Watershed Moment for Cape Herring

Hearing on herring decades in the making...

From the Cape Cod Commercial Fishermen's Alliance...

CHATHAM -- Ted Ligenza, captain of the Reine Marie, has known for more than 20 years that we need to make a big change, ever since he first saw the impact of big midwater trawls working off Chatham.

That day he figured he would just wait on his boat until the trawls pulled out, and then he would drop his hooks and lines on the bottom to pick up where he had left off. After all, midwater trawls were supposed to fish in the middle of the water column.

"I was soon to learn that if they are towing, nothing would be left there. They are basically catching everything," he said. "We didn't realize how bad it was going to be."

On June 19, Ligenza and many others across the Cape will testify to federal fisheries managers about how the local ecosystem has suffered from the prolonged presence of these industrial-scaled boats. They will be advocating for a buffer zone off the coast that not only protects ocean herring trawlers target, but also river herring and other forage fish that are caught and discarded as bycatch.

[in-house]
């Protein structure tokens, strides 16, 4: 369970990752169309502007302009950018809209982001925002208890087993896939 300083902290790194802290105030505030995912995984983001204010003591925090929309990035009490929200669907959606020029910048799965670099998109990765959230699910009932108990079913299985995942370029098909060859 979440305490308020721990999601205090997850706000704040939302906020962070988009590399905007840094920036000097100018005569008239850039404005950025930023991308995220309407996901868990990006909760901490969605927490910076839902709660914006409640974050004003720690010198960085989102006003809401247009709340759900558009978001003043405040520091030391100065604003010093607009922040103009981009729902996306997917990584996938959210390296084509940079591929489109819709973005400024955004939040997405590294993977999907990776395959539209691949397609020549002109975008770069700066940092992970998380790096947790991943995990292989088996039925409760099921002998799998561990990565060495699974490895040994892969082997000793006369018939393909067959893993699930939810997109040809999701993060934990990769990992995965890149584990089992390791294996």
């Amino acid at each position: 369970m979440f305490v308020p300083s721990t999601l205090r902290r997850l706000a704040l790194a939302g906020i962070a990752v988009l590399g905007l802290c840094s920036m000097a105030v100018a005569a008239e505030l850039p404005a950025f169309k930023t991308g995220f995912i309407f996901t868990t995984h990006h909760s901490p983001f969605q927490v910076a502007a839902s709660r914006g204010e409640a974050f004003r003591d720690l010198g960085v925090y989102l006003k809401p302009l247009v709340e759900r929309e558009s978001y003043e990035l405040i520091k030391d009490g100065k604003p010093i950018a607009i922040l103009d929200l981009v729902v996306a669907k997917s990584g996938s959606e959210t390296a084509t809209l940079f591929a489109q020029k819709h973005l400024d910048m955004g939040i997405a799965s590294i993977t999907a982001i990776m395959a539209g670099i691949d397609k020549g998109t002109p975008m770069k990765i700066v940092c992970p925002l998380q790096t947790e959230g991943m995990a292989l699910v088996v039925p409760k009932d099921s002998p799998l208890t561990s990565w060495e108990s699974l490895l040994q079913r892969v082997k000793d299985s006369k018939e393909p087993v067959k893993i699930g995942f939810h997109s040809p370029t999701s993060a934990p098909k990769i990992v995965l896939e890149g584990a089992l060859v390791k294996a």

The New England Fishery Management Council has scheduled hearings at the Chatham Community Center, only a few miles from several herring runs that have seen populations decline. The big boats, often seen from Nauset Beach, are a familiar sight off the Cape. Many have commented on how trawlers break the local food web and remove so many baitfish that other species - cod, haddock, tuna, even whales - disappear as well.

Fishermen with the Cape Cod Commercial Fishermen's Alliance first started speaking out against midwater trawling near shore more than a decade ago, and have been joined by a growing coalition in recent years. Public officials from every Cape town, Barnstable County, and the region's State House delegation all support a year-round buffer, as do many environmental, scientific and civic organizations.

"Of all the issues facing us as a fishing community, protecting herring and forage fish might be the most important step we could take to rebuild our fishery and revitalize our waters," said John Pappalardo, CEO of the Fishermen's Alliance. "A strong call to action would be an important message for federal managers to hear."

The public hearing will be June 19, at the Chatham Community Center from 6 to 8 p.m. Public testimony is welcome.

 


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